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In fact, Fraser and her colleague Sara Komarnisky wrote in 2017 to mark Canada’s 150th birthday 150 acts of reconciliation, a list of small, everyday acts – and some thought-provoking concepts – the average Canadian can undertake. Suggestions include learning about land recognition in your area, learning the difference between Indigenous, Aboriginal, First Nation, Métis and Inuit people, attending an Indigenous cultural event such as a round dance, or supporting local Indigenous authors, restaurants and businesses.
“If we think of Orange Shirt Day in particular, one of Act #8 is: Find out if there was a boarding school in the area where you live,” Fraser shared.
“There’s also Law #27, which is about buying some books for your kids that explain the history and legacy of boarding schools.
“Act #32: Listen More, Talk Less. So listen and grow as a person.
“When this list was released in 2017, we had someone on Twitter take up Act #40, which is to write to your local council, MLA or MP about raising an Indigenous flag on government buildings. They had an Indigenous flag at City Hall where they lived within a week,” Fraser said.
“The last one, the 150th, is really to start your own list… come with #151. Again, this isn’t meant to be a checklist, just a starting point.”
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Fraser also suggested making a donation to the National Center for Truth and Reconciliation, learning more about the indigenous communities you live in, and taking the University of Alberta indigenous Canada’s Massive Open Online Course (MOOC) for free.
“After I got my PhD and worked at U of A, I took this course and I really learned a lot. I’m one of their instructors now, but really, we see a lot of different people from different backgrounds and cultures signing up for this MOOC and it’s just a beautiful thing that you can do it for free.”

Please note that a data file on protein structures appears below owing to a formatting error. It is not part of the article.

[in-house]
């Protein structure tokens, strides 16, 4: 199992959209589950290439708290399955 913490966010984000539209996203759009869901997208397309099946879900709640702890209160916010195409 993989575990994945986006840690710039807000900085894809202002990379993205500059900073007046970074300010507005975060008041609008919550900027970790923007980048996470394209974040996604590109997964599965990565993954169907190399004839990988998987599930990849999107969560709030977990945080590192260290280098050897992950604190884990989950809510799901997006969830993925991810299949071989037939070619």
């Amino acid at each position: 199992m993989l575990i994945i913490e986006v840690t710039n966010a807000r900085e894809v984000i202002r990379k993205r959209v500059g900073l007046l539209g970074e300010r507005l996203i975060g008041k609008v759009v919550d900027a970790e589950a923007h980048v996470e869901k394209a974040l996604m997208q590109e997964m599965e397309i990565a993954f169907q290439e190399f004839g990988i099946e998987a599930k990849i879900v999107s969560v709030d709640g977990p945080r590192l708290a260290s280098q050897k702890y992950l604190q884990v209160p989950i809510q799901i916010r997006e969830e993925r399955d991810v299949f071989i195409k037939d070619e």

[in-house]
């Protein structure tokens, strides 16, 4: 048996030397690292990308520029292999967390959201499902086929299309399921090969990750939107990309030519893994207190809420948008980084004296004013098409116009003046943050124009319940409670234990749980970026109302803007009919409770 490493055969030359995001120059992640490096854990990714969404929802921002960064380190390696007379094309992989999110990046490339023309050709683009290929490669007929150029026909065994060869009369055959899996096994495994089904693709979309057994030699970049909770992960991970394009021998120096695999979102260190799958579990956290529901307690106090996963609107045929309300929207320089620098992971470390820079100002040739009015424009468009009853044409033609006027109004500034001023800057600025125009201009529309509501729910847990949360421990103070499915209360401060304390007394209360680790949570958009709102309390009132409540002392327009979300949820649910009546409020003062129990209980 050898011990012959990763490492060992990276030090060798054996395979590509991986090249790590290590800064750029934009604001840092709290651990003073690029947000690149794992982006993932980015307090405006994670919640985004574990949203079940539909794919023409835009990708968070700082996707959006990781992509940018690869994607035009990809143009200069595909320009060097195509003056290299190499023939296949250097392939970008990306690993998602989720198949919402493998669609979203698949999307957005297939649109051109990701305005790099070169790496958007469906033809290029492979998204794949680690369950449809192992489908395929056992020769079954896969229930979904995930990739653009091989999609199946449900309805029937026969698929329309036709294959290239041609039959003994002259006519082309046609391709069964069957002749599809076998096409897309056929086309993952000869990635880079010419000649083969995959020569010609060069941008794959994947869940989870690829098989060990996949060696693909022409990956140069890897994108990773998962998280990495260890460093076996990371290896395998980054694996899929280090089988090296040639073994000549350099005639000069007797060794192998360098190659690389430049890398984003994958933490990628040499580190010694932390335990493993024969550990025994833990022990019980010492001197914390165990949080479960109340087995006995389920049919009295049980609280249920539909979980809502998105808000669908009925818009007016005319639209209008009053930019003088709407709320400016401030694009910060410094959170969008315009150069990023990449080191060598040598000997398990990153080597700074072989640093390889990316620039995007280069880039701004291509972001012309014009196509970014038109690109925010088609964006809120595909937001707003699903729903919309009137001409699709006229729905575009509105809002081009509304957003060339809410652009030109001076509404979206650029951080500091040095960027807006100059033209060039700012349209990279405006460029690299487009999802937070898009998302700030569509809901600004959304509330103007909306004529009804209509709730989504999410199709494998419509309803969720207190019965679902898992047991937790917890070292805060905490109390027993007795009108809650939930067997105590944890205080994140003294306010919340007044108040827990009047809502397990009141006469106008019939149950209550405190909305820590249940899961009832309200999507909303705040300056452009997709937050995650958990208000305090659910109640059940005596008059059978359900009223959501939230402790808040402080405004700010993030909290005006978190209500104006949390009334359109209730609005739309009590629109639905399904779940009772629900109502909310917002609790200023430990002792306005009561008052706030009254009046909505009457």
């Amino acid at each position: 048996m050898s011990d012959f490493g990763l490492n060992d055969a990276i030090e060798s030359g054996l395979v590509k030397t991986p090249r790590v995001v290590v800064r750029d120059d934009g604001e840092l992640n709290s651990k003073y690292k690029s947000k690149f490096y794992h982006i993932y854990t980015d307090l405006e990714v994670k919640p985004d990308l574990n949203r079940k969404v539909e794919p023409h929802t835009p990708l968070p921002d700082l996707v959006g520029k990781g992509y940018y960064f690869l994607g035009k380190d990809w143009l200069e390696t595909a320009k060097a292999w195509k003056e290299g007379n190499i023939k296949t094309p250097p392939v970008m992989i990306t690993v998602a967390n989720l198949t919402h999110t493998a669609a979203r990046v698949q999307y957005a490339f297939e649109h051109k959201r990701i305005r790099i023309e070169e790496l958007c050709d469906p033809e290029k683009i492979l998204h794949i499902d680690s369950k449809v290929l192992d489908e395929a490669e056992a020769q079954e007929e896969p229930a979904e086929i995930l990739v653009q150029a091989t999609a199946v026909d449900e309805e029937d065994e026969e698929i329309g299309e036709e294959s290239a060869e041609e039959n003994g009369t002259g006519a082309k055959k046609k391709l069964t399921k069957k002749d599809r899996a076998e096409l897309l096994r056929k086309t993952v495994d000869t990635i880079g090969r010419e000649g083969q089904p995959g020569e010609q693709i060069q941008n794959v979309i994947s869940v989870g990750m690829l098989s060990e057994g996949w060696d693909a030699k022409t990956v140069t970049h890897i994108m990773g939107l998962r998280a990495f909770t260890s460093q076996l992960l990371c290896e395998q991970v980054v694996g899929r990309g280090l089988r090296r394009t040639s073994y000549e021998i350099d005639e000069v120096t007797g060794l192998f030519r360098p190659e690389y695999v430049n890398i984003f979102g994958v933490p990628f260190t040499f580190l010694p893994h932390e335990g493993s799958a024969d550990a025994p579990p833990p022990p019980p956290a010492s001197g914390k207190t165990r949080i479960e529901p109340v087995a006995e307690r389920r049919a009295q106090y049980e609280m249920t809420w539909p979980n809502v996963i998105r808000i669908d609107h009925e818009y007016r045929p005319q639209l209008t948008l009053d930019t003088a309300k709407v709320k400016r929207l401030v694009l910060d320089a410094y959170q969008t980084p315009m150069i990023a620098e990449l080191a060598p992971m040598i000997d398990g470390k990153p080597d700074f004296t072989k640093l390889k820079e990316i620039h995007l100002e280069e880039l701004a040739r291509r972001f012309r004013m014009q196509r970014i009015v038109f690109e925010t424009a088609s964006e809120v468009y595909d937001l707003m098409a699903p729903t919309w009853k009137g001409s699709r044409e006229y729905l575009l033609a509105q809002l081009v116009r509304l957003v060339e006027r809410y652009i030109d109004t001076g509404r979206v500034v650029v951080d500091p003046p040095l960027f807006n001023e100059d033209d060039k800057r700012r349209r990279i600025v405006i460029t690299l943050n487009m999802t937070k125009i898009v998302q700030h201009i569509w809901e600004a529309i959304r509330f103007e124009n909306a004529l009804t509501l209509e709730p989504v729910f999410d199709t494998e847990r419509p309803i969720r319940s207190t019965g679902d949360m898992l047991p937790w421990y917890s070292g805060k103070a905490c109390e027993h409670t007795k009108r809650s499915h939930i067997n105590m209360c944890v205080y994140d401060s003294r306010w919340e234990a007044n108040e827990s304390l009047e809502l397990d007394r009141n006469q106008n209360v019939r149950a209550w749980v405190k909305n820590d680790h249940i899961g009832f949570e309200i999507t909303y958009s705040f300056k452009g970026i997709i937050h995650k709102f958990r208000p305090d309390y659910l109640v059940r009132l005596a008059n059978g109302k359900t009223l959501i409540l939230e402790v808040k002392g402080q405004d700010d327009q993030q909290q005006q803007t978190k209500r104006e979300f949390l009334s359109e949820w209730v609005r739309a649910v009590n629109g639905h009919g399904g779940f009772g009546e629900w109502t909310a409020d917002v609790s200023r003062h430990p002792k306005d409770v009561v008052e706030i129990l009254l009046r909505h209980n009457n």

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Fraser also encourages some self-reflection and a broader perspective on September 30th.
“People who celebrate September 30 ask yourself to reflect on how we came to have this holiday, a national holiday to commemorate and celebrate reconciliation in Canada.
“I think this was proposed 30 years ago in the 1990s and it took until there was talk of unmarked graves in 2021, that’s how long it took to implement this national holiday.
“On the other hand we have the death of the Queen and it was in record time that we had a bank holiday for it. So just think a little critically about how these processes work, what Canadian values we hold to get things done.”
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Overall, she hopes it will be a day of learning and listening.
“One of the things we really need to remember is that in this settler state of Canada, there are thousands of indigenous peoples and communities who continue to be denied basic human rights such as decent housing such as clean drinking water.
“We still have tragedies happening as a result of structural racism.”